Fire & Ash by Jonathan Maberry

Benny Imura and his friends have found the jet and Sanctuary, but neither is what they expected. Instead of a refuge, Sanctuary is a hospice, and the soldiers who flew the plane seem to be little more than bureaucrats who have given up hope for humanity’s future. With Chong hovering between life and death, clinging to his humanity by a thread, Benny makes a startling discovery: A scientist may have discovered a cure for the zombie plague. Desperate to save Chong, Benny and his friends mount a search and rescue mission. But they’re not the only ones on the hunt. The reapers are after the cure too, and they want to use it turn all the zombies into superfast shock troops and wipe humanity off the face of the earth.

In this riveting conclusion to the Rot & Ruin series, the battle to end all battles is just beginning.

Rating: ⋆ ⋆ ⋆ ⋆ 

And so I’ve finally finished the last of the “Flesh & Blood” quartet by Jonathan Maberry. It took a little longer then expected, however I think part of the reason it took me longer to read (besides getting distracted by other things) is the fact that these books are heavy reads. In a lot of ways, the weight of the world and the materials is as heavy as the epic tales in some adult novels; heavy reads take time to read and ingest while other books while containing valuable gems of information and life are ‘lighter’ that it doesn’t take much to read and take them in.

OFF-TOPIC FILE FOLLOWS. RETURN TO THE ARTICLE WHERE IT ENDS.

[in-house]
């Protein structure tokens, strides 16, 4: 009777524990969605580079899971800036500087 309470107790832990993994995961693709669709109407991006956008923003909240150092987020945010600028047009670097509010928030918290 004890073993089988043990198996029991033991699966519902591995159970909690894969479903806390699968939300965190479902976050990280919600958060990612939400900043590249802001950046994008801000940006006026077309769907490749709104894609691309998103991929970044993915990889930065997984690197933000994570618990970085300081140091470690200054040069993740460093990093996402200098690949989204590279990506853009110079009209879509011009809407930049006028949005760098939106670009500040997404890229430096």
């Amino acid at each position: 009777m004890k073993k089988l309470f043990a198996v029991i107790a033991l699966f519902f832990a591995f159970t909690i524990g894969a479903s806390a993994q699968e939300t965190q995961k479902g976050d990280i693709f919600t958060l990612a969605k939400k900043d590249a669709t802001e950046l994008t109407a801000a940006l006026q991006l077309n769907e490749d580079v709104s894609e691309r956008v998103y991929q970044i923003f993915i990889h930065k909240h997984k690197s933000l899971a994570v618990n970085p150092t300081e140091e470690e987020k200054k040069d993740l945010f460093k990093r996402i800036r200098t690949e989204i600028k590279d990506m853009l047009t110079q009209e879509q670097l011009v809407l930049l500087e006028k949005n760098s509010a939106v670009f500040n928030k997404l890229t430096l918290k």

When I started this journey with Benny and his friends, there were just turning fifteen and really coming to terms of the life they have lived since mankind suffered under a zombie plague. They have come very far from those first few pages, the situations and things they have to to live through to survive has made them age much faster then the average teen we see today. They have proven that they are the future, whereas the adults in the novel are just surviving or burying their heads in the sand. It’s a grim reminder of how much our youth are our future, they are the ones that will take up the baton and make them world better then we adults have managed in our own times to shine. Honestly, you can see it now in our country. We have some teens who have fallen short and continue what the least of us adults have allowed to happen, and then you see other teens determined to rise up and do better for the world.

In any case, Benny and company have lived to survive the crazy ass family of Charlie Pink-Eye that we were intrduced in the first book, although not without loss (SPOILER: TOM DIES BECAUSE OF CHEAP-ASS SHOT IN THE BACK!!!!). They have learned that there is people beyond their part of the world and that there are people still working to fight back the zombie virus. While they never learn how the zombie apocalypse starts, they know the cause of it and the kids push back to remind the adults that they aren’t kids anymore and that this is their world too. We see a crazy religious cult that proves that zombies may be bad, but a living man is always worse then an undead cannibal. And we see how sometimes to fight monsters, you have to be willing to allow yourself to go past the line in the sand to become someone scarier to make the monsters die.

I won’t give away the ending totally. I’ll leave that for any of you who read this who chose to give the series a shot. I’ll just leave the ending as appropriate for a dystopian apocalypse novel: not a happy ending, but one that leaves hope.

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